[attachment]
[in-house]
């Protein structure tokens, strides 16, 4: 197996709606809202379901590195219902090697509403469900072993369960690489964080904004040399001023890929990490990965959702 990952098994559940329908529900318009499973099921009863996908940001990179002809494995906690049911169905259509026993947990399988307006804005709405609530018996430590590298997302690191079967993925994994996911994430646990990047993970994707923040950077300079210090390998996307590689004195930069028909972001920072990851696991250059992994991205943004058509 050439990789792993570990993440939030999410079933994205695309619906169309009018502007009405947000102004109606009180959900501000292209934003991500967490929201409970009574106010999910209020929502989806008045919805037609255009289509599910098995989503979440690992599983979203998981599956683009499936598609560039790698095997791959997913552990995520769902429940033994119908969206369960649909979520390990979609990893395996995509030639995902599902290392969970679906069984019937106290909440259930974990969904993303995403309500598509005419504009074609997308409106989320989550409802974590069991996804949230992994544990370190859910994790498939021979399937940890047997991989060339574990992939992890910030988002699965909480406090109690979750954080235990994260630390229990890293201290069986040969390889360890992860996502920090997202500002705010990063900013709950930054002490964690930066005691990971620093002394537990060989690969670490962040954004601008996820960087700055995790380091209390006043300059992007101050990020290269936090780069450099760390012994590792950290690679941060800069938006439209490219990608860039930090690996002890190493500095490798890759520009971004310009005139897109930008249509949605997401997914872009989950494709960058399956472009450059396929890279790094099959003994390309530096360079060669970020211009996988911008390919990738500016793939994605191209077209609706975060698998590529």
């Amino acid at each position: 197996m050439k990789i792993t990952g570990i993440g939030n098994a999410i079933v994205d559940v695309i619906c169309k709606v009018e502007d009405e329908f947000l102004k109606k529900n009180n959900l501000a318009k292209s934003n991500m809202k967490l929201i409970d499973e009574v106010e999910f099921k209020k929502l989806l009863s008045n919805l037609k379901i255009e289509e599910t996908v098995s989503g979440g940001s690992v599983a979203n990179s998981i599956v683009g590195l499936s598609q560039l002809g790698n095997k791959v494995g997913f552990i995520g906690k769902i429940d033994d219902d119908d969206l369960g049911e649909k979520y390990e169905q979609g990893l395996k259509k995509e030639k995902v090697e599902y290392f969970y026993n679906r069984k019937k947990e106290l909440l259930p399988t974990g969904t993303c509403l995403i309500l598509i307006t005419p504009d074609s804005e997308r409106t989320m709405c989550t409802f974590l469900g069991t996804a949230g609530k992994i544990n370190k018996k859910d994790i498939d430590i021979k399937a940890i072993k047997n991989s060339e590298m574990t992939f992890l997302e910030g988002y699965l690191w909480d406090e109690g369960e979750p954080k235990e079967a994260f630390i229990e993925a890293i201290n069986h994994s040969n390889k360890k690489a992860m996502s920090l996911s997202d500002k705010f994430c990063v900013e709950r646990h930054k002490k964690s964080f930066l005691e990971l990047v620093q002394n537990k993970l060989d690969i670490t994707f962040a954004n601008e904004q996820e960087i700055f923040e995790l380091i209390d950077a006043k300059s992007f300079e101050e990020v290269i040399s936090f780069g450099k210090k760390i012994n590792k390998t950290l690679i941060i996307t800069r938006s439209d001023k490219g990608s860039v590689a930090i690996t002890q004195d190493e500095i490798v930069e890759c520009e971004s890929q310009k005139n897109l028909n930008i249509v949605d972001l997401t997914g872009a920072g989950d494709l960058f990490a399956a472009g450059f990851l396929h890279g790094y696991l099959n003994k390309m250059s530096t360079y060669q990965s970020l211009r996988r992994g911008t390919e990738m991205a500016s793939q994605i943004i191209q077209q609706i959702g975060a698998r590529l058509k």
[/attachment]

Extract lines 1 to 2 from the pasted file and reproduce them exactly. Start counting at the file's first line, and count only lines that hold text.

[in-house]
């Protein structure tokens, strides 16, 4: 197996709606809202379901590195219902090697509403469900072993369960690489964080904004040399001023890929990490990965959702 990952098994559940329908529900318009499973099921009863996908940001990179002809494995906690049911169905259509026993947990399988307006804005709405609530018996430590590298997302690191079967993925994994996911994430646990990047993970994707923040950077300079210090390998996307590689004195930069028909972001920072990851696991250059992994991205943004058509 050439990789792993570990993440939030999410079933994205695309619906169309009018502007009405947000102004109606009180959900501000292209934003991500967490929201409970009574106010999910209020929502989806008045919805037609255009289509599910098995989503979440690992599983979203998981599956683009499936598609560039790698095997791959997913552990995520769902429940033994119908969206369960649909979520390990979609990893395996995509030639995902599902290392969970679906069984019937106290909440259930974990969904993303995403309500598509005419504009074609997308409106989320989550409802974590069991996804949230992994544990370190859910994790498939021979399937940890047997991989060339574990992939992890910030988002699965909480406090109690979750954080235990994260630390229990890293201290069986040969390889360890992860996502920090997202500002705010990063900013709950930054002490964690930066005691990971620093002394537990060989690969670490962040954004601008996820960087700055995790380091209390006043300059992007101050990020290269936090780069450099760390012994590792950290690679941060800069938006439209490219990608860039930090690996002890190493500095490798890759520009971004310009005139897109930008249509949605997401997914872009989950494709960058399956472009450059396929890279790094099959003994390309530096360079060669970020211009996988911008390919990738500016793939994605191209077209609706975060698998590529």